About a decade ago, I was sent a cache of color photos of vanished New York City scenes. You often hear “the more things change the more they stay the same,” but as you’ll see in this particular collection, in NYC, the more things change, the more they change even more.
The scenes depicted seem to be from about 1940 through 1960, a time that I find dimly-remembered though not impossibly ancient. There’s just enough familiarity for comfort.
These treasured photos were taken by Charles W. Cushman, who donated his collection of approximately 14,000 color slides to the University of Indiana. They published the entire collection, including Mr. Cushman’s notes on the pictures, in their digital library, which is accessible here. The collection contains approximately 150 photos of New York City snapped between roughly 1935 and 1960, a time when color photography was by no means frequent.
The above photo is labelled Bowery and 1st Street, and the time is likely the mid-1940s. In that era, the Third Avenue El ran up The Bowery, but for the most part, it left the sidewalks in full sun. 295 Bowery, McGurk’s Suicide Hall, is just out of the picture on the right. This entire block is now dominated by the gleaming Avalon Bowery Place.
Note the lack of an E or W on the 1st Street sign. There’s no West 1st Street; however, modern addresses have this as East 1st and present-day street signs reflect that. This is the first in a sequence of numbered streets in Manhattan and The Bronx that continues north to the Yonkers line. The highest numbered street in the sequence is West 263rd Street in North Riverdale.
Also note that the top of acorn-style glass reflector on the lamppost luminaire is painted black. This was likely in response to World War II air raids. Subsequent luminaire designs forced the light to shine below the post and not diffuse upward.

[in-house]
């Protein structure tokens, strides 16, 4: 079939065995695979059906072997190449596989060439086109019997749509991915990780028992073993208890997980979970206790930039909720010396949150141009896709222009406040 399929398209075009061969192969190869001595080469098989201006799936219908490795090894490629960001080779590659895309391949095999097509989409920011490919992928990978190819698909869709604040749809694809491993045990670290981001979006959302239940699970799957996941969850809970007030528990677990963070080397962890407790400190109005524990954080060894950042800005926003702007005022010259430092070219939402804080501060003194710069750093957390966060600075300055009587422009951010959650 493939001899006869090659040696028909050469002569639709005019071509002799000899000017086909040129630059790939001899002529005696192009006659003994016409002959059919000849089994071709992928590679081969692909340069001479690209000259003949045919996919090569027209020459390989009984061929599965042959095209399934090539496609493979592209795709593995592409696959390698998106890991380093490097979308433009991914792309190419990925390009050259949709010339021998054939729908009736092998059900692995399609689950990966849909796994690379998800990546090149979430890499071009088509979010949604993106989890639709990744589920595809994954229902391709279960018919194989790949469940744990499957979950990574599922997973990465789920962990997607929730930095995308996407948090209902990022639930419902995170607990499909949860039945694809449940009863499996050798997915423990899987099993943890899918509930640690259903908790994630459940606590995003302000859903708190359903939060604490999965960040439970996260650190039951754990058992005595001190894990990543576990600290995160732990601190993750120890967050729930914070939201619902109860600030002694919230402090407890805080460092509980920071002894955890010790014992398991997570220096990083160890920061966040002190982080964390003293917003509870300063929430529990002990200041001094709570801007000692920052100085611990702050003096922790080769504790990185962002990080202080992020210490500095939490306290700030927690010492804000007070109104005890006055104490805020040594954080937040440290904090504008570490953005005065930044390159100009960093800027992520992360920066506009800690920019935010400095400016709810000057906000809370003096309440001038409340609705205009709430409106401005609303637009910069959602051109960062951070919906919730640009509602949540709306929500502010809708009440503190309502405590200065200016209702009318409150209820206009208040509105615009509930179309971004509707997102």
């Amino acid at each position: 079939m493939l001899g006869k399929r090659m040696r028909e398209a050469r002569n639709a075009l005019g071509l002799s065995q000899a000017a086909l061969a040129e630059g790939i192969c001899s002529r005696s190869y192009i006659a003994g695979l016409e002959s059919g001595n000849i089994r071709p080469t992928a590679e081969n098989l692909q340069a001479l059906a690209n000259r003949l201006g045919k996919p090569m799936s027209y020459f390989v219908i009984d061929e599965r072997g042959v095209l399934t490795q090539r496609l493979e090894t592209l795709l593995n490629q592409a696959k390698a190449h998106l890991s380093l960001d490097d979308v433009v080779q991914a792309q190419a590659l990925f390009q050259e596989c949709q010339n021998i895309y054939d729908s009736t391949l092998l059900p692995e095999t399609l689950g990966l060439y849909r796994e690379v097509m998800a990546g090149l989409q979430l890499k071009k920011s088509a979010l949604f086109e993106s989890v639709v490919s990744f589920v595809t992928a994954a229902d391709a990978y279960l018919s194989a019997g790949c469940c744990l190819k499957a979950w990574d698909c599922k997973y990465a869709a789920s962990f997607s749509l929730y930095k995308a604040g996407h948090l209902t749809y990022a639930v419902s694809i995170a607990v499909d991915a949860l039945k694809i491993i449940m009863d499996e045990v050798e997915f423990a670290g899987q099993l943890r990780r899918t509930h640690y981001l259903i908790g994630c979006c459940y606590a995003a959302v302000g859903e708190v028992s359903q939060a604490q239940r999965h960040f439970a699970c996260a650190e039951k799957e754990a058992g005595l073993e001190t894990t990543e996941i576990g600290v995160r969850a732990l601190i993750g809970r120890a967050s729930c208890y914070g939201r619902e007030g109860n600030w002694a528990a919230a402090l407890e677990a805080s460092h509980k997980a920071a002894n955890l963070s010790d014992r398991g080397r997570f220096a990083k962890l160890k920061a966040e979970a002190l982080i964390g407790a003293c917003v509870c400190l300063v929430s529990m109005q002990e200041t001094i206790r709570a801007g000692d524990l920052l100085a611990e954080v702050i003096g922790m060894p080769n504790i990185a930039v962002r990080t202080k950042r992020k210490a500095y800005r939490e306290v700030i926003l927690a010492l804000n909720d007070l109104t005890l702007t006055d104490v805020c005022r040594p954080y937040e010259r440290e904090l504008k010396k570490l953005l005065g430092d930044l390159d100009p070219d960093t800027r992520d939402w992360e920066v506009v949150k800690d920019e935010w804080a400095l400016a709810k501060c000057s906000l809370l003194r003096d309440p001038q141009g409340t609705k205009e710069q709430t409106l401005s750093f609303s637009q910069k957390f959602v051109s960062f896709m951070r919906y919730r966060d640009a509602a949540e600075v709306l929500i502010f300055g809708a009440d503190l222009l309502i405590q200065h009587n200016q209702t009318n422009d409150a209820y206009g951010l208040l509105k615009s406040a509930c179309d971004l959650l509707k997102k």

There’s a barbershop on the corner, followed by a work clothier and then a lunch counter. A second clothing outlet can be seen on 1st Street.
This iconic scene depicts a view west on Wall Street from the corner of Broad where it meets Nassau. A frequently seen accessory on NYC lampposts in the Fab '50s and on into the Swinging '60s were large, bulky air raid sirens during the height of the Cold War with the Soviets, such as this one seen at Wall and Broad and Nassau Streets, in a different era when traffic was permitted on America’s Main Street of Capitalism. We had one at the 68th Precinct NYPD station at 5th Avenue and 86th Street in Bay Ridge (since moved to 65th Street) and you could hear it sitting in class at St. Anselm School blocks away. The larger the siren, the louder it was. The last one I knew about was mounted on the roof of the Sutter Avenue station on the L train Canarsie Line.
This photo can be given a definite date: either 1959 or 1960. How can you tell? Note the American flag: it has 49 stars. That flag was used for only one year between the admissions of Alaska and Hawaii to the Union, between July 4, 1959 to July 3, 1960. The star field was fairly easy to design: 7 rows of 7 stars each.
This photo, taken looking west on Bowling Green at Broadway, depicts the Romanesque Revival New York Produce Exchange Building, constructed by George B. Post in 1884. It was demolished in 1957 and replaced two years later by 2 Broadway (which is really on Whitehall Street, but it scored this more prestigious address). Obviously, the Produce Exchange was demolished before the modern-day era of preservation arrived in 1964 with the tragic loss of Pennsylvania Station uptown.